Where I left off last in this series, we saw the struggle for the throne between King John and his nephew, Arthur of Brittany. It really wasn’t much of a struggle. John had the upper hand and had been named successor by his older brother, King Richard I.

The focus of this series is not to give a detailed examination of the reigns of these monarchs so I don’t need to delve deeply into the fact that King John is generally considered one of the worst English kings, if not the very worst, to ever sit on the throne. John married twice and also had a string of mistresses, many were married noble women. Although a king having a mistress was acceptable at the time, or at least understandable, the taking of mistresses from the married nobility was not an acceptable practice. John’s first wife was  Isabelle of Gloucester a cousin from the wrong side of the sheets. Isabel a great granddaughter of King Henry I. Her father was William FitzRobert, 2nd Earl of Gloucester who himself was the son of Robert, 1st Earl of Gloucester an illegitimate son of  Henry I of England. This marriage ended in annulment around the time John came to the throne. There was no issue to this union.

John chose as his second wife, the 12 year old Isabella of Angoulême (John was 34 at the time). Isabella was the daughter of Aymer of Angoulême and Alice of Courtenay a granddaughter of King Louis VII of France. John and Isabella had five children. Henry, heir to the throne and named after John’s father, King Henry II, came first, followed by Richard and then three daughters,  Joan, Isabel, and Eleanor. A rarity in that day and age, when infant mortality was high, all five children lived to adulthood.

During the reign of King John he seemed to be in constant war with rebellious barons. These battles even impacted the succession to the crown. Although it was clear that Prince Henry, John’s eldest son, was the heir to the throne, the barons in rebellion supported Prince Louis of France, the Future King Louis VIII of France. In 1216 Louis invaded England and due to violent weather he came ashore unopposed. Swiftly, along with the help of the barons, Louis gained control of much of the south-east of England and parts of the north.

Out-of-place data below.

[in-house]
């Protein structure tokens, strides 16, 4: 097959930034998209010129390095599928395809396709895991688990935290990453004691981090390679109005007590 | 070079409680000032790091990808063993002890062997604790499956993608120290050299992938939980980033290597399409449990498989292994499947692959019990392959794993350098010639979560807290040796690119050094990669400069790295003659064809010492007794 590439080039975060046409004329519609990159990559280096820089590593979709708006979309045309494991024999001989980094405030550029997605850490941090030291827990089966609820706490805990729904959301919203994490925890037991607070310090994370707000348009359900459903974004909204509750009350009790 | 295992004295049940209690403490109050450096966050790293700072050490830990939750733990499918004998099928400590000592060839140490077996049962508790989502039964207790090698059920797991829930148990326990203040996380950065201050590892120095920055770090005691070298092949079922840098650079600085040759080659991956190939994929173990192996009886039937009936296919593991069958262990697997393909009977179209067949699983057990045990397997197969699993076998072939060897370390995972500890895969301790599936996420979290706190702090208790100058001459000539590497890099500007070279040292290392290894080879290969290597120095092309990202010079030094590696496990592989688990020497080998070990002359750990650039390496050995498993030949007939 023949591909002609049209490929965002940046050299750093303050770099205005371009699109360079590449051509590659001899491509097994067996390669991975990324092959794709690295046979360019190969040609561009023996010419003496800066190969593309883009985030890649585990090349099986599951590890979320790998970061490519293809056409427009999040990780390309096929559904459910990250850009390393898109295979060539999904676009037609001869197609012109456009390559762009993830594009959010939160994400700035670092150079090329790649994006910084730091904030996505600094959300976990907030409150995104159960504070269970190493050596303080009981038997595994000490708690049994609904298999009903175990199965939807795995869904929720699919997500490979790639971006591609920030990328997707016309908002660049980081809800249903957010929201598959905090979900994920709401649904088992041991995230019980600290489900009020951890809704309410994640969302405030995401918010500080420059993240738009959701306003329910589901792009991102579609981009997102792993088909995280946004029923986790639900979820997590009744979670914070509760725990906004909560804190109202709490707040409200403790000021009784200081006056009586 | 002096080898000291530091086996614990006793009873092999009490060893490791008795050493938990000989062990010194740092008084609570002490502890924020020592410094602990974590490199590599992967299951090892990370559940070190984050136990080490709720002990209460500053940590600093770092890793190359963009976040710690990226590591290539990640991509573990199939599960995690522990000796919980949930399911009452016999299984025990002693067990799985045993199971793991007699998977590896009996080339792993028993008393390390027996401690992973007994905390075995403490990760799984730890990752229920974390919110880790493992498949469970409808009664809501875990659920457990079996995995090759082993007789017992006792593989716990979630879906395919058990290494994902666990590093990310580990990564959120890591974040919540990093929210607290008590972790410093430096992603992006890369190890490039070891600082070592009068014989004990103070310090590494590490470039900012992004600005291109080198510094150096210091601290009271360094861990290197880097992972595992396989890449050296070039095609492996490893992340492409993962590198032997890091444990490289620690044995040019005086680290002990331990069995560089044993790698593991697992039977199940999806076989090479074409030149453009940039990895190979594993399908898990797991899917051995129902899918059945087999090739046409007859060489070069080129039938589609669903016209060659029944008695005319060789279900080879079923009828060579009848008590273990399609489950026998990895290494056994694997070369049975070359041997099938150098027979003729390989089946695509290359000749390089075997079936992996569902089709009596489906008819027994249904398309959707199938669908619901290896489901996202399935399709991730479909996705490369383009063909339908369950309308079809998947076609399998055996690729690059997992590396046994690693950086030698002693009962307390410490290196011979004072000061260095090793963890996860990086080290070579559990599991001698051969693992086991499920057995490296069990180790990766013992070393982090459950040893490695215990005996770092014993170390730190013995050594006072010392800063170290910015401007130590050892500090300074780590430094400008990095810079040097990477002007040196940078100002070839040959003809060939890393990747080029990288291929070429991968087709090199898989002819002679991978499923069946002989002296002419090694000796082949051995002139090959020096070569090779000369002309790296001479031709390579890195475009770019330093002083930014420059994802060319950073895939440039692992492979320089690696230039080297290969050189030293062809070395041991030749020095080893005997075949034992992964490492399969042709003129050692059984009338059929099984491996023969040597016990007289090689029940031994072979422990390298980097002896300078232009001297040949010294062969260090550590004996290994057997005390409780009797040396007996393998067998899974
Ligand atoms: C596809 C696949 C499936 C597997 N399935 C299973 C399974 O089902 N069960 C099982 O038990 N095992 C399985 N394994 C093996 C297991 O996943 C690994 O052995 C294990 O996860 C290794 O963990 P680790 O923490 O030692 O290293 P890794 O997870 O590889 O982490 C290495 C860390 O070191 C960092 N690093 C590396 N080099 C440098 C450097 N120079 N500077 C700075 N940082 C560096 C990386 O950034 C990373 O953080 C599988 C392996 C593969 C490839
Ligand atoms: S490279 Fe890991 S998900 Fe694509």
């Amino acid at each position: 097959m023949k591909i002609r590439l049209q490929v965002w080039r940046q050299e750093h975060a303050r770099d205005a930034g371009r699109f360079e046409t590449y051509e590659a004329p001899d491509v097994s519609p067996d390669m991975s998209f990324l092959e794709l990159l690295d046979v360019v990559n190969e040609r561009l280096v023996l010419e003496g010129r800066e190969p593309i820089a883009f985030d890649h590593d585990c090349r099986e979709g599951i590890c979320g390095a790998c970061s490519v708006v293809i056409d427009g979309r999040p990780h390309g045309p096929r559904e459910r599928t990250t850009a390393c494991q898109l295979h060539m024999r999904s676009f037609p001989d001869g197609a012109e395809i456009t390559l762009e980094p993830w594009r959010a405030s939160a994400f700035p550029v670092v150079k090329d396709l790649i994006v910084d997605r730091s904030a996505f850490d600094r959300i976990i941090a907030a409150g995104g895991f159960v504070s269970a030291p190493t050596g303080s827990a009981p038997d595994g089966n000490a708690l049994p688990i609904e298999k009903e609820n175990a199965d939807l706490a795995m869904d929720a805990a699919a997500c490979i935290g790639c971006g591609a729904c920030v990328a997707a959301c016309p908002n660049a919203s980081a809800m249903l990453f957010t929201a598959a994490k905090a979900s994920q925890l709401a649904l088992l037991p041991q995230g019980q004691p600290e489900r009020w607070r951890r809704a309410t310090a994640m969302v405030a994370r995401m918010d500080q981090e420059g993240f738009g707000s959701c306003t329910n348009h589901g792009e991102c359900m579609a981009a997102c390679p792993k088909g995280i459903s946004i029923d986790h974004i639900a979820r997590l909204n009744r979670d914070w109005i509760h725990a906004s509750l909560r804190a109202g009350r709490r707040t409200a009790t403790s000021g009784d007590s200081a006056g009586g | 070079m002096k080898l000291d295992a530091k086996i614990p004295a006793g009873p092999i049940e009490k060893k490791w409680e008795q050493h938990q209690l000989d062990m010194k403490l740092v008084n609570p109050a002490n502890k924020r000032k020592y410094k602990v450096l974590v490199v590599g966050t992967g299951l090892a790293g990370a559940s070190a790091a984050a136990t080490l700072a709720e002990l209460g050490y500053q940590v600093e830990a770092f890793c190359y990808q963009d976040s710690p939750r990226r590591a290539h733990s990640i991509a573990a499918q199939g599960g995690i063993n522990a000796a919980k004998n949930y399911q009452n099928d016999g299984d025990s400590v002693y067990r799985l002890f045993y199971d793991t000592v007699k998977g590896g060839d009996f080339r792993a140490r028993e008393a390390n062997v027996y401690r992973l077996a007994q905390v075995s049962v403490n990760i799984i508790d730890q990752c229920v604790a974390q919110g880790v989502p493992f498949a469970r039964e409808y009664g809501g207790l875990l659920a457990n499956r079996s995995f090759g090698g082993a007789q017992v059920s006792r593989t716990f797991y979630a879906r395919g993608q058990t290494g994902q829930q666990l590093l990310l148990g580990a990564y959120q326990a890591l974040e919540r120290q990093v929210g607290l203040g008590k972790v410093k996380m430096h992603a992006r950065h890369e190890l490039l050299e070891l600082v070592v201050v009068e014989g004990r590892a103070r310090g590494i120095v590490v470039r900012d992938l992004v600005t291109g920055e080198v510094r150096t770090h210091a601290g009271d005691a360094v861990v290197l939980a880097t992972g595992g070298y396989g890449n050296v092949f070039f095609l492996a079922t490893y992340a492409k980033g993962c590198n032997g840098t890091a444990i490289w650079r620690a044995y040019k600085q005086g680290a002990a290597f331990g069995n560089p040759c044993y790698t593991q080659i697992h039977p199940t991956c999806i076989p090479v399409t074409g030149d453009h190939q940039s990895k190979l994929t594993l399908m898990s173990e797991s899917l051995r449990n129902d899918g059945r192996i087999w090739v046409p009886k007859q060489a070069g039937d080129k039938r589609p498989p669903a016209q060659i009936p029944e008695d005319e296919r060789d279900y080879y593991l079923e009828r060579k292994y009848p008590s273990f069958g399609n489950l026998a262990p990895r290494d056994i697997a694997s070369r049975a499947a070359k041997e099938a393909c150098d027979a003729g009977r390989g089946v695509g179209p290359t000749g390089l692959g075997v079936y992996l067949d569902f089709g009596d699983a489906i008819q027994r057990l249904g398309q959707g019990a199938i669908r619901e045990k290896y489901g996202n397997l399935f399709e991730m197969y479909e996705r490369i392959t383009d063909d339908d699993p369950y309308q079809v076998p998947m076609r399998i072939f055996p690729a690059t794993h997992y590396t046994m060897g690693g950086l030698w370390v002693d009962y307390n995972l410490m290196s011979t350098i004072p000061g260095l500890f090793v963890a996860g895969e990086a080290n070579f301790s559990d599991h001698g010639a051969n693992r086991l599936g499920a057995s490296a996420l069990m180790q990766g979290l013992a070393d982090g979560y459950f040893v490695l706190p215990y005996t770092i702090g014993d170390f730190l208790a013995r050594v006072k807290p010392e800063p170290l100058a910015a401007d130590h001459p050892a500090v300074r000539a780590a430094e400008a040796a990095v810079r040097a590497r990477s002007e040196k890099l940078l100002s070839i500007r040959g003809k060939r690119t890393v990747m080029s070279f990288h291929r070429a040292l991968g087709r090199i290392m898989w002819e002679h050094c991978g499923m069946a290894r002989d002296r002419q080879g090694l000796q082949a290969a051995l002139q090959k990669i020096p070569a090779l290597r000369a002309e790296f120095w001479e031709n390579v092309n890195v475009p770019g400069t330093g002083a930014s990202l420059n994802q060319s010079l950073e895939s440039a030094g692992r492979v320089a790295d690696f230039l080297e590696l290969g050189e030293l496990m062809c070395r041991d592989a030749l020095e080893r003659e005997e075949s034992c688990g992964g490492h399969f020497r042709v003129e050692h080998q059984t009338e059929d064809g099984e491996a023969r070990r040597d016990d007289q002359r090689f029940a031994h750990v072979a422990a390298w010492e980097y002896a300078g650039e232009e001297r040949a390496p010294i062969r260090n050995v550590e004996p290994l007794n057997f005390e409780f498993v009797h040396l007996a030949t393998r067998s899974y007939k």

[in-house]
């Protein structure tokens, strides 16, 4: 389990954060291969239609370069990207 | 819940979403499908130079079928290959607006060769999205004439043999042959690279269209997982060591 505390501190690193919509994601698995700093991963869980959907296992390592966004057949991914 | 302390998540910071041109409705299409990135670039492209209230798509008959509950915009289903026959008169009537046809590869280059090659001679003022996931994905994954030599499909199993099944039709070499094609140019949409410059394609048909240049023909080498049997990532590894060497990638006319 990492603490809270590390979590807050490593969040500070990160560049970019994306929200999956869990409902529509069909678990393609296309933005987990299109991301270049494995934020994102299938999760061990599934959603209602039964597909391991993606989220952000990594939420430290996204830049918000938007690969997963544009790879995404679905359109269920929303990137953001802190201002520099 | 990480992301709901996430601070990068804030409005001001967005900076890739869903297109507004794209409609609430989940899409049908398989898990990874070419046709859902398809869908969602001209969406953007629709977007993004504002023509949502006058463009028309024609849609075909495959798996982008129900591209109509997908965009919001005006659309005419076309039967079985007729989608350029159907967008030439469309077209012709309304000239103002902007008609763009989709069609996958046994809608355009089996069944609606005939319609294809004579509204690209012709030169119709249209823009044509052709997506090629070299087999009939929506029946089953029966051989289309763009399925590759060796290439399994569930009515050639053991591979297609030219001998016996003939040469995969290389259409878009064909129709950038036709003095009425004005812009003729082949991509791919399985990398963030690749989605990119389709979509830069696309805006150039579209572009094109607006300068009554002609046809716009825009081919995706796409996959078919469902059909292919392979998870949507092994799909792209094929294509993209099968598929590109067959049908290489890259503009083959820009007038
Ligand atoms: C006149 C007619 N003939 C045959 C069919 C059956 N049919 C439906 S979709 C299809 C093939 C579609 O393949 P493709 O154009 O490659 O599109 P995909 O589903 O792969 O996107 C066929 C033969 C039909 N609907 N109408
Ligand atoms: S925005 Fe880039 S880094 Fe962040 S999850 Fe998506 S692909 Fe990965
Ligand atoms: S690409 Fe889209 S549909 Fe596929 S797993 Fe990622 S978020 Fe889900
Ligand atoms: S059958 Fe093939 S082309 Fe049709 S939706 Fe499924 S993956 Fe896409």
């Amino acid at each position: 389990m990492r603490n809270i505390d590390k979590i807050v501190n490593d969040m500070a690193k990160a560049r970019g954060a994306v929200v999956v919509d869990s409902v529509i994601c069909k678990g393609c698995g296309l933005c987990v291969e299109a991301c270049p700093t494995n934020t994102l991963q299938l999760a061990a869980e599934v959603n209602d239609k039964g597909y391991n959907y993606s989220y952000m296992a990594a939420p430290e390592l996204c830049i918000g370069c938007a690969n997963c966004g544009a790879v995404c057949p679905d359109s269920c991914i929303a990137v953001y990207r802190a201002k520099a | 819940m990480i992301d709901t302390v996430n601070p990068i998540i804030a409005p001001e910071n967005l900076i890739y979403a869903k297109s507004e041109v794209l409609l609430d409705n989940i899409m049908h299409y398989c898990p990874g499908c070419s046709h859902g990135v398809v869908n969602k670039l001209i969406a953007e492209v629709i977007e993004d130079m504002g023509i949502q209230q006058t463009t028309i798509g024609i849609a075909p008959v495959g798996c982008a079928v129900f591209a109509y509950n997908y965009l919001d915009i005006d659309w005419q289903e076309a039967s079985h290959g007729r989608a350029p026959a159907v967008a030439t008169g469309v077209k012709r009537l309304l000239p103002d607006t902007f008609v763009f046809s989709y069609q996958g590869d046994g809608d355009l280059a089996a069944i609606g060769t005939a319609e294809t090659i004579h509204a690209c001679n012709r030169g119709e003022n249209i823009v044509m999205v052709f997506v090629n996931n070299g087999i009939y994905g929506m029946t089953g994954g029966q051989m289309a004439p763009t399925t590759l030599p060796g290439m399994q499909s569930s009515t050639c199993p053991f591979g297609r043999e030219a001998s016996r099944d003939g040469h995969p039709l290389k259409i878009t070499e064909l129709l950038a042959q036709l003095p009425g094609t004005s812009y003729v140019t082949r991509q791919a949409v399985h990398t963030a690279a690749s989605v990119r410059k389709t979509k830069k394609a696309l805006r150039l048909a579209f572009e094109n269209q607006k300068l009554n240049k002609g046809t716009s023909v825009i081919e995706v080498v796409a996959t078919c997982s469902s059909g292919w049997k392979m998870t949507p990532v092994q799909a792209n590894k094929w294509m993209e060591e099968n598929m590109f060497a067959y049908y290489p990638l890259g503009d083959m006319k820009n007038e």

John held back attacks from King Alexander II of Scotland who was trying to march south to give homage to Louis whom he saw as England’s new king. In October of 1216 John died of dysentery. His nine-year old son was swiftly crowned King Henry III of England in a ceremony consisting of only a handful of noblemen and three bishops at St. Peter’s Abbey in Gloucester. Since John had lost the crown jewels a simple gold band was used for a crown. Regents, ruling in the name of King Henry said they would support the provisions of the Magna Carta, an issue which lead to the rebellion of the barons. This lead to the barons to  quickly abandon Louis and by 1217 all of England was under the control of Henry III and his regents.

Louis, never having been a true King of England, was a potential usurper and is not counted among the kings and queens of England despite being in control of the country for a period of time.

The succession of Henry III in 1216 saw an end to the battles over the crown and there would not be another contested succession or usurpation until 1399.